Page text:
a- To understand the clinical and laboratory findings of phagocytic cell disorders
b- To understand how to make the diagnosis of a phagocytic cell disorder
c- To understand the fundamentals for management of a phagocytic cell disorder.
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6- Primary immune deficiency/ continue
a- Introduce more rare cases of primary immune deficiency syndromes
b- Present these cases to promote or challenge the students with difficult cases to promote
the interest in clinical research and related pathogenesis of illnesses. These cases are rare
and of interest only for academic and research purposes.
7- Secondary immune deficiencies.
a- Define a secondary state of Immune deficiency.
b- Learn the major categories of secondary immune deficiency.
c- Focus on HIV disease as the most illustrative example of a state of secondary immune
d- Define the importance of immune reconstitution in treatment of HIV.
8- Immune reconstitution
a- Define the therapeutic need for immunoglobulin replacement therapy in immune
b- Review the use of interferon gamma in chronic granulomatous disease.
c- Review cellular immune reconstitution
d- Enzyme replacement therapy, PEG-ADA.
e- Gene replacement
f- Immune suppressant therapy.
9- Auto immunity, HLA and diseases.
a- Define autoimmune disease.
b- Review factors which contribute to autoimmunity.
c- Note important HLA- disease association.
d- Discuss mechanisms underlying autoimmunity: How is tolerance to “self” broken?
10- Auto inflammatory disorders.
a- Introduce the concept of auto inflammatory disorders, pathogenesis of these illnesses.
b- Point out the differences between auto immune diseases and auto inflammatory diseases.
c- Present some of the auto inflammatory disorders
d- Present treatment principles of these disorders.
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11- Tumor Immunology
a- Introduce lymphoid malignancies
b- Explain how host and viral oncogenes interact to cause cancer.
c- Describe the different types of tumor antigens and explain how tumors evade the immune
d- List several approaches to cancer immunotherapy.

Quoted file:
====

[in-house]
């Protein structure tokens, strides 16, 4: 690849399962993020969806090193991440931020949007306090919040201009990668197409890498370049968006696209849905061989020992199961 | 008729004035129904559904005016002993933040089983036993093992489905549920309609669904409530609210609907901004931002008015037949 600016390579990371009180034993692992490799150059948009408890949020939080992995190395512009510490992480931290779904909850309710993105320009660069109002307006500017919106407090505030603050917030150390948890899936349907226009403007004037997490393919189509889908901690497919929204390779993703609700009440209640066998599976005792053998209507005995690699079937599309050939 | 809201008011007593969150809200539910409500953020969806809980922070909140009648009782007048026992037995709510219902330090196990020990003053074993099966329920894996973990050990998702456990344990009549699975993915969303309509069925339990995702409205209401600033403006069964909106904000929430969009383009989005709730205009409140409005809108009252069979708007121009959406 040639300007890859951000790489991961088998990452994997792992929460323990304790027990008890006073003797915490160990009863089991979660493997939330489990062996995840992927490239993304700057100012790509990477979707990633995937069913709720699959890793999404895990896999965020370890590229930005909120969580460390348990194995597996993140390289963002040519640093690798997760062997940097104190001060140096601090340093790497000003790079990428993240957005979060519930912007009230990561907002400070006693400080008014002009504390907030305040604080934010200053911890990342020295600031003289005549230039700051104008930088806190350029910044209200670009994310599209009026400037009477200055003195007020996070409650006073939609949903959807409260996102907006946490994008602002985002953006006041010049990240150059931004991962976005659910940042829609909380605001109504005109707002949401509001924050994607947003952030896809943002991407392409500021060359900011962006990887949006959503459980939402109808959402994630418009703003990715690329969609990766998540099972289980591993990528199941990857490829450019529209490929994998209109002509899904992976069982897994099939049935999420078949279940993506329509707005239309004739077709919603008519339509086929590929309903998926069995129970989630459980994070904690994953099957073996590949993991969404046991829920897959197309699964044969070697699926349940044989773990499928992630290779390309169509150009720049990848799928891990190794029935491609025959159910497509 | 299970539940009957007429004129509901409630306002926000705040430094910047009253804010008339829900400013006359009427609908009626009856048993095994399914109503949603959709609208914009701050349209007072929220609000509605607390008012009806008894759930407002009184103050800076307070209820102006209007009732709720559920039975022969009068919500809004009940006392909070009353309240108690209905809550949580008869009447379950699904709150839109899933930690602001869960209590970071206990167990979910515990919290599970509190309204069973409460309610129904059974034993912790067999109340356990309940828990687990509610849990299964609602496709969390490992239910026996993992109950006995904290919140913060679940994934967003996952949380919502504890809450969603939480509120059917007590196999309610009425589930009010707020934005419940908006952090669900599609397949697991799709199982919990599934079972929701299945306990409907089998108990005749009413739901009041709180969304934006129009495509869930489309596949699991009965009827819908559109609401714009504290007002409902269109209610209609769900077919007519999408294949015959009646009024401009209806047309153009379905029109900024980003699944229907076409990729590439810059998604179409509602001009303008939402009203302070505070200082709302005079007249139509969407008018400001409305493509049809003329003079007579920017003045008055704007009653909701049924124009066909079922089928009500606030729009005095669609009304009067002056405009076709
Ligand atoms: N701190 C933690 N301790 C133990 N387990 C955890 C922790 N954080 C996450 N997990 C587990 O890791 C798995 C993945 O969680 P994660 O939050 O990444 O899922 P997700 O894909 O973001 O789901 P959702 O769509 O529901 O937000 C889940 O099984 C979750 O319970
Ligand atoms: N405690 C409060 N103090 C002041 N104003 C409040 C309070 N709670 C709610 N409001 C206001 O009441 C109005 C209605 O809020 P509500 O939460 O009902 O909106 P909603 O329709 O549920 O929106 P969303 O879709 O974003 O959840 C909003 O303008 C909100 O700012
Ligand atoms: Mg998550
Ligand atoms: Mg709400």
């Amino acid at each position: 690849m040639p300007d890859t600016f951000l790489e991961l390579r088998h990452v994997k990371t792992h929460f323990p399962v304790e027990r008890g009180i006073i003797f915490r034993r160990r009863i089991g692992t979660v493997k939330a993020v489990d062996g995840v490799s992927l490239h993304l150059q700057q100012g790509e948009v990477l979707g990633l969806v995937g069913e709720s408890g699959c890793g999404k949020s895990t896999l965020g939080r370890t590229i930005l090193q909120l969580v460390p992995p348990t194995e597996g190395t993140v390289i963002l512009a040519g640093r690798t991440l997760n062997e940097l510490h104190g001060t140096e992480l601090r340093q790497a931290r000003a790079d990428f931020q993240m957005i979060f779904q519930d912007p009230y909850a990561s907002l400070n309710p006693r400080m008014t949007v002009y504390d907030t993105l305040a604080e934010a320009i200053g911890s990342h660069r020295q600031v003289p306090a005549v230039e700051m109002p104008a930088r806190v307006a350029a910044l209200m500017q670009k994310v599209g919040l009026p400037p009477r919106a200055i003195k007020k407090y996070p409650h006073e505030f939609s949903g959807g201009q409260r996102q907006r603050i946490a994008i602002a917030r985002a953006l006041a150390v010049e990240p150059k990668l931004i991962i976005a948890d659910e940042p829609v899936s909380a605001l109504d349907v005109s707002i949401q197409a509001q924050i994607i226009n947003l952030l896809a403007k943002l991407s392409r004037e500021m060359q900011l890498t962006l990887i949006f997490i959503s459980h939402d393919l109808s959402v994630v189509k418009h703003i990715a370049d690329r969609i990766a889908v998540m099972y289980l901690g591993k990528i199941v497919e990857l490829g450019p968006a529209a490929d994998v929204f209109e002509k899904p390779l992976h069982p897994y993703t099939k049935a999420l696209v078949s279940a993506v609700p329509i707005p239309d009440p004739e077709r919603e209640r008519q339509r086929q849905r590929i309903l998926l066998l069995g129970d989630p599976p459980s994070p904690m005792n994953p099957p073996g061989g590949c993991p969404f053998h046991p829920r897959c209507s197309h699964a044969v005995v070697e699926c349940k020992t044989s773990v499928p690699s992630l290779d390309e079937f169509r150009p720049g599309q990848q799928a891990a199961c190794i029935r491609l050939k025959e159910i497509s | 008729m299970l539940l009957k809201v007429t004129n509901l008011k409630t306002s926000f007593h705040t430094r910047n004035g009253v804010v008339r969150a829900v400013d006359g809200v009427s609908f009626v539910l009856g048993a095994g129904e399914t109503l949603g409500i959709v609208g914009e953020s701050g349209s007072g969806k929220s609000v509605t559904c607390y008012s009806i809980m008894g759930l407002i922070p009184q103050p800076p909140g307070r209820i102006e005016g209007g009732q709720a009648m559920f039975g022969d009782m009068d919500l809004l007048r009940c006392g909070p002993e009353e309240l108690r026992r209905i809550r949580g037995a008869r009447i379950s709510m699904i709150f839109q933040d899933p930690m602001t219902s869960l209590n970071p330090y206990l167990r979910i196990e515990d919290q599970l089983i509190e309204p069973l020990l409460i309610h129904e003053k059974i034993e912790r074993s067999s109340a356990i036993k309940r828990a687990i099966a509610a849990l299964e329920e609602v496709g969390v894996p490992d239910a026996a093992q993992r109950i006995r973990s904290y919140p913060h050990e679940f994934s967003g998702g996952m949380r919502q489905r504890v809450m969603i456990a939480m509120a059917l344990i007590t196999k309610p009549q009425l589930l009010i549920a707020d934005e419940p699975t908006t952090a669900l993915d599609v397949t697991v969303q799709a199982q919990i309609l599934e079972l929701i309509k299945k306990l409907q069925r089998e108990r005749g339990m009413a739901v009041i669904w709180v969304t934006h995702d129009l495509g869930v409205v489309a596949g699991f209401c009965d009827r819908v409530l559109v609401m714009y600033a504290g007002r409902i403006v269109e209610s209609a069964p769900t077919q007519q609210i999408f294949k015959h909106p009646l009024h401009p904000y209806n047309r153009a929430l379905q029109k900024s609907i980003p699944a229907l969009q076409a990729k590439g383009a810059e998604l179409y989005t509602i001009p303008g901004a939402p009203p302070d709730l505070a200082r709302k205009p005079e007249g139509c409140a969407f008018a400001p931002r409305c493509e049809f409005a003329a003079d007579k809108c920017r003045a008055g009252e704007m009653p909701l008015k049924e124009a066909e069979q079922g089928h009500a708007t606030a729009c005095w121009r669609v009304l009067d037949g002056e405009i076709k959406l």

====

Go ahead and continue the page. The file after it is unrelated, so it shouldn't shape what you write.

12- Infections and vaccines.
a- Describe three different types of vaccine currently in use and how they vary in their
safety and efficacy.
b- Describe two different types of whooping cough vaccine and why they are used in
c- Explain why influenza vaccine may need to be given every year.
d- Describe two newer approaches to vaccination.
13- Slide show: showing photos of nearly all of the above mentioned illnesses with
correlation between the signs and symptoms and the pathogenesis of the disease.
a- To show actual picture of the diseases that we presented
b- Try to correlate the basic sciences in medicine with clinical sign.
14- Clinical scenarios/ discussion.
The medical students will present several clinical scenarios in allergic and
immunologic medicine with clinical history/ physical examination findings and related
laboratory issues and radiologic findings.
Also the main objectives of these cases is to correlate between the learned
information gained from basic immunology course with actual disease process/ and more
importantly strategies of treatment options for the patients whose clinical presentation
1- Exam I 25% of the Final Grade
2- Exam II 25% of the Final Grade
3- Exam III (Final Exam) 50% of the Final Grade
100% 0f the Final Grade
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1- Jane way immune biology
2- Immunology for medical students.
3- Nelson text book of pediatrics.
4- Immunology / Stein.